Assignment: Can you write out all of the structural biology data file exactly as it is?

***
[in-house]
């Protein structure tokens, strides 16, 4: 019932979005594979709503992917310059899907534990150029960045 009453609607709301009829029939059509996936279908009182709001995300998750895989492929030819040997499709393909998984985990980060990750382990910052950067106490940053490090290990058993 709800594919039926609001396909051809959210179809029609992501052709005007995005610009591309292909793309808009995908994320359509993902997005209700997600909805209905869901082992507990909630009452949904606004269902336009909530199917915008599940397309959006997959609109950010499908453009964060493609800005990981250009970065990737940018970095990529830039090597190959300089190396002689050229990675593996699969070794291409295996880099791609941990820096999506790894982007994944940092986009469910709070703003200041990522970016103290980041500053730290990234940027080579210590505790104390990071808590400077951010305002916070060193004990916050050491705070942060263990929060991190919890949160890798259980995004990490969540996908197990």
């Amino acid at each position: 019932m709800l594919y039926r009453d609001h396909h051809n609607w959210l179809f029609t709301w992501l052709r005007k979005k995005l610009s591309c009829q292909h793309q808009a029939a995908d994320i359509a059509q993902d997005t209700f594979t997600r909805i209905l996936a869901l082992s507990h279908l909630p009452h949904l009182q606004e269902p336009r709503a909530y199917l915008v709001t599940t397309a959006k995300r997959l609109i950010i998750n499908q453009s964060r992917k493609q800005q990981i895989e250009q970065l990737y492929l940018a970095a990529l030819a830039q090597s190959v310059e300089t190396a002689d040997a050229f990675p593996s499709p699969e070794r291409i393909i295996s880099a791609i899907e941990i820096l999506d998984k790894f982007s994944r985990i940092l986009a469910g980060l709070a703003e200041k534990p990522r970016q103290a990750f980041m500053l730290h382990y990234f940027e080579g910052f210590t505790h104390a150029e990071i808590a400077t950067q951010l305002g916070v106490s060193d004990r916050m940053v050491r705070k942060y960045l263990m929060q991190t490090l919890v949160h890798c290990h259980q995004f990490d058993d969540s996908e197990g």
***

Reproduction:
[in-house]
């Protein structure tokens, strides 16, 4: 019932979005594979709503992917310059899907534990150029960045 009453609607709301009829029939059509996936279908009182709001995300998750895989492929030819040997499709393909998984985990980060990750382990910052950067106490940053490090290990058993 709800594919039926609001396909051809959210179809029609992501052709005007995005610009591309292909793309808009995908994320359509993902997005209700997600909805209905869901082992507990909630009452949904606004269902336009909530199917915008599940397309959006997959609109950010499908453009964060493609800005990981250009970065990737940018970095990529830039090597190959300089190396002689050229990675593996699969070794291409295996880099791609941990820096999506790894982007994944940092986009469910709070703003200041990522970016103290980041500053730290990234940027080579210590505790104390990071808590400077951010305002916070060193004990916050050491705070942060263990929060991190919890949160890798259980995004990490969540996908197990």
């Amino acid at each position: 019932m709800l594919y039926r009453d609001h396909h051809n609607w959210l179809f029609t709301w992501l052709r005007k979005k995005l610009s591309c009829q292909h793309q808009a029939a995908d994320i359509a059509q993902d997005t209700f594979t997600r909805i209905l996936a869901l082992s507990h279908l909630p009452h949904l009182q606004e269902p336009r709503a909530y199917l915008v709001t599940t397309a959006k995300r997959l609109i950010i998750n499908q453009s964060r992917k493609q800005q990981i895989e250009q970065l990737y492929l940018a970095a990529l030819a830039q090597s190959v310059e300089t190396a002689d040997a050229f990675p593996s499709p699969e070794r291409i393909i295996s880099a791609i899907e941990i820096l999506d998984k790894f982007s994944r985990i940092l986009a469910g980060l709070a703003e200041k534990p990522r970016q103290a990750f980041m500053l730290h382990y990234f940027e080579g910052f210590t505790h104390a150029e990071i808590a400077t950067q951010l305002g916070v106490s060193d004990r916050m940053v050491r705070k942060y960045l263990m929060q991190t490090l919890v949160h890798c290990h259980q995004f990490d058993d969540s996908e197990g």